Nd:YAG: The Nd:YAG has the longest wavelength, but the melanin absorption is less, making it very safe on darker skin types. Low melanin absorption means it can be used safely with high energy and the penetration is comparatively less, but more energy can be used. It is safer, but I still prefer the diode when it comes to ethnic skin and I still believe it’s the gold standard when treating this skin type.
Diode: The diode absorption is probably not as good as alexandrite, the penetration is not as much as an Nd:YAG, but somewhere in between, and that makes it ideal for treating ethnic skin. Somewhere between 800 nm to 810 nm would be ideal for treating, and the various lasers that have come into the market right now are modifications of a Diode laser, because that’s what is ideal in darker skin type and selling more in the emerging Asian aesthetic market. The Lumenis Infinity with a 1060nm is a Diode laser with wavelength similar to Nd-Yag, hence safer to treat in darker skin types, even Fitzpatrick type 6 skin.
Problems and solutions
I don’t believe in applying local anaesthesia. I would want my patient to react and tell me if it burns. If it hurts, I want to know so that I know that I have to increase my pulse width or or reduce my fluence.
Cooling is a must. For example Lumenis lasers are have Sapphire Chilltip, which cools the skin adequately before firing. Even the temperature of a room is very important when it comes to treating ethnic skin and also for the maintenance of laser equipment. Lower energy can be used if patients are feeling any pain, or pulse width can be increased so that the patient feels more comfort—however this may lead to a higher number of sittings being required.
Vacuum suction technology is unique. It’s pretty effective because the skin is pulled closer to the hand-piece, in such a way that lesser energy is going to give better results hence less painful. Using a 5.5 or 6 fluence larger hand piece (22×35 mm) will give the same results as something like 20 or 30 fluence in a smaller hand-piece (9×9 mm). When vacuum technology pulls the skin up, the competing chromophores and the oxyhemoglobin move apart. Even the chromophores on the skin are reduced. Also the unique vacuum mechanism activates tactile and pressure skin receptors to inhibit the transmission of pain sensation, hence is less painful. It’s also a mechanism that creates pain in one area to reduce pain in another. Initially when this technology came in, I was a little concerned that the suction would create more pain, but the truth is it’s ideal for a patient who thinks they can’t bear even minimal pain.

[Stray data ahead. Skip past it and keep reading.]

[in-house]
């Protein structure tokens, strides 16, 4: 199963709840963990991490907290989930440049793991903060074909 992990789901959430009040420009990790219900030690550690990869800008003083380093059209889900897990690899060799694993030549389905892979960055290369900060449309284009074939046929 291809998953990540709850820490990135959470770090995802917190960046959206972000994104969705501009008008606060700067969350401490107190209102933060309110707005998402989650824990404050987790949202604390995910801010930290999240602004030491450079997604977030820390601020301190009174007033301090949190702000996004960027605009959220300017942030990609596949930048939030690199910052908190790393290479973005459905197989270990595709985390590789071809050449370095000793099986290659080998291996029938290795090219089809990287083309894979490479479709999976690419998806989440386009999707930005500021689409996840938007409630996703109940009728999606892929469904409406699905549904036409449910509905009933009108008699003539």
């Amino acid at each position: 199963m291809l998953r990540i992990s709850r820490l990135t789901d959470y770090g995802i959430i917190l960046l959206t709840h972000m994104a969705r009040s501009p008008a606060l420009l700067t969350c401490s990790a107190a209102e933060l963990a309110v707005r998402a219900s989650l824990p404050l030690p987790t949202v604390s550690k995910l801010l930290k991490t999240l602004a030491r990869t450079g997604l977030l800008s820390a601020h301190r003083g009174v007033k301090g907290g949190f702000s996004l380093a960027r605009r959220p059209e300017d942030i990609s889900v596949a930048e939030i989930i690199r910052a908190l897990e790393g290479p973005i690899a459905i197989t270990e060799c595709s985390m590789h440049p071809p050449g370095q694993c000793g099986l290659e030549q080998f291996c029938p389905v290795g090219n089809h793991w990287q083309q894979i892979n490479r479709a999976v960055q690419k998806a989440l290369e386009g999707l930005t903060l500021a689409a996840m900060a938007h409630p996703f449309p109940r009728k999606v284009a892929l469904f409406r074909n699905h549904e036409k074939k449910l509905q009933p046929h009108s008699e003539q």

For treating thin hair there’s no particular solution, except repeated number of sittings. An IPL is a good option if you have the finest, thin-haired patients or lighter-haired patients. It’s inexpensive, but low-efficiency. Or you can use a Diode laser with very short pulse width and high energy, has its own risk of burning, but is effective. Here an Alexandrite like wavelength maybe useful and many users feel its pretty safe, although risk of burning a darker skin type exists.
When it comes to the hand-pieces, the large hand-piece can be used for greater body surface areas with low fluence and smaller areas like upper lip with small hand piece and higher fluence.
I’ve noticed that patients generally don’t see the results in the first or the second sitting with a large handpiece as compared to small hand piece, but by the third or the fourth sitting they find that the results are the same. Hence it doesn’t matter if you are using large piece for larger for larger body areas and small hand piece for lets say facial hair, eventually on a whole body treatments results are the same if you combine both for 6-9 sittings. So, this is one option you can look into when you’re treating ethnic skin.